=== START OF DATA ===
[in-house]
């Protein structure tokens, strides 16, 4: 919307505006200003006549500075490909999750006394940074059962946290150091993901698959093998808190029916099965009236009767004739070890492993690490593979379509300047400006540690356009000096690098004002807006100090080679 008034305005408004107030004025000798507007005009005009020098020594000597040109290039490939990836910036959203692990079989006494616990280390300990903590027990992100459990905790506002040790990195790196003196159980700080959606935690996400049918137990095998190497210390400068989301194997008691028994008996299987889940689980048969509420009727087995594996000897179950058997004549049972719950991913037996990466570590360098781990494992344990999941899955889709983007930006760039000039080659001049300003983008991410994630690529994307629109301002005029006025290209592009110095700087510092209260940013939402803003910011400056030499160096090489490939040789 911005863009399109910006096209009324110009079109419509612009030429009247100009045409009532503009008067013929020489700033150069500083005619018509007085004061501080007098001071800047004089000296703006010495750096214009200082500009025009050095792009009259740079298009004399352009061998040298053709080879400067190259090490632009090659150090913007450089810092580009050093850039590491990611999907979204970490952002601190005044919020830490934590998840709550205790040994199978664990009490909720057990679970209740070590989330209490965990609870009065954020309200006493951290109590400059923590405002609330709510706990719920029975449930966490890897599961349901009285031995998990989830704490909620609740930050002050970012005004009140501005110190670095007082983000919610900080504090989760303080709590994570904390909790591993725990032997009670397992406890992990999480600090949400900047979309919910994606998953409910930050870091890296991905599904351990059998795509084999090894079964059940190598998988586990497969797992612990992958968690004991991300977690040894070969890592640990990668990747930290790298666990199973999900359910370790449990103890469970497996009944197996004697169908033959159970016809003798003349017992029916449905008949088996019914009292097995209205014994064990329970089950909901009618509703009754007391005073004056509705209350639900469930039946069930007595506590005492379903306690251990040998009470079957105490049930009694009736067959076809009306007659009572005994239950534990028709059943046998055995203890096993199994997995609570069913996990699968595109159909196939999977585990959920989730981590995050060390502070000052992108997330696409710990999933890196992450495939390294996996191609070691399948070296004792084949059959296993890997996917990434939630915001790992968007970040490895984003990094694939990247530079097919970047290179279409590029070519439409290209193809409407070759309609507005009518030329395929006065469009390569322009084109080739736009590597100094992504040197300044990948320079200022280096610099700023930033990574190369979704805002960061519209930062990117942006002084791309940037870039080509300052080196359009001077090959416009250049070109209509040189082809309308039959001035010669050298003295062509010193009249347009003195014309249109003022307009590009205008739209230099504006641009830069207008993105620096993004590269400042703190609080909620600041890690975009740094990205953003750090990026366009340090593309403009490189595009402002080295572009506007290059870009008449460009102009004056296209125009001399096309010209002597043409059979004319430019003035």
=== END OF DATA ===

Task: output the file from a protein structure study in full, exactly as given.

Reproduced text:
[in-house]
């Protein structure tokens, strides 16, 4: 919307505006200003006549500075490909999750006394940074059962946290150091993901698959093998808190029916099965009236009767004739070890492993690490593979379509300047400006540690356009000096690098004002807006100090080679 008034305005408004107030004025000798507007005009005009020098020594000597040109290039490939990836910036959203692990079989006494616990280390300990903590027990992100459990905790506002040790990195790196003196159980700080959606935690996400049918137990095998190497210390400068989301194997008691028994008996299987889940689980048969509420009727087995594996000897179950058997004549049972719950991913037996990466570590360098781990494992344990999941899955889709983007930006760039000039080659001049300003983008991410994630690529994307629109301002005029006025290209592009110095700087510092209260940013939402803003910011400056030499160096090489490939040789 911005863009399109910006096209009324110009079109419509612009030429009247100009045409009532503009008067013929020489700033150069500083005619018509007085004061501080007098001071800047004089000296703006010495750096214009200082500009025009050095792009009259740079298009004399352009061998040298053709080879400067190259090490632009090659150090913007450089810092580009050093850039590491990611999907979204970490952002601190005044919020830490934590998840709550205790040994199978664990009490909720057990679970209740070590989330209490965990609870009065954020309200006493951290109590400059923590405002609330709510706990719920029975449930966490890897599961349901009285031995998990989830704490909620609740930050002050970012005004009140501005110190670095007082983000919610900080504090989760303080709590994570904390909790591993725990032997009670397992406890992990999480600090949400900047979309919910994606998953409910930050870091890296991905599904351990059998795509084999090894079964059940190598998988586990497969797992612990992958968690004991991300977690040894070969890592640990990668990747930290790298666990199973999900359910370790449990103890469970497996009944197996004697169908033959159970016809003798003349017992029916449905008949088996019914009292097995209205014994064990329970089950909901009618509703009754007391005073004056509705209350639900469930039946069930007595506590005492379903306690251990040998009470079957105490049930009694009736067959076809009306007659009572005994239950534990028709059943046998055995203890096993199994997995609570069913996990699968595109159909196939999977585990959920989730981590995050060390502070000052992108997330696409710990999933890196992450495939390294996996191609070691399948070296004792084949059959296993890997996917990434939630915001790992968007970040490895984003990094694939990247530079097919970047290179279409590029070519439409290209193809409407070759309609507005009518030329395929006065469009390569322009084109080739736009590597100094992504040197300044990948320079200022280096610099700023930033990574190369979704805002960061519209930062990117942006002084791309940037870039080509300052080196359009001077090959416009250049070109209509040189082809309308039959001035010669050298003295062509010193009249347009003195014309249109003022307009590009205008739209230099504006641009830069207008993105620096993004590269400042703190609080909620600041890690975009740094990205953003750090990026366009340090593309403009490189595009402002080295572009506007290059870009008449460009102009004056296209125009001399096309010209002597043409059979004319430019003035």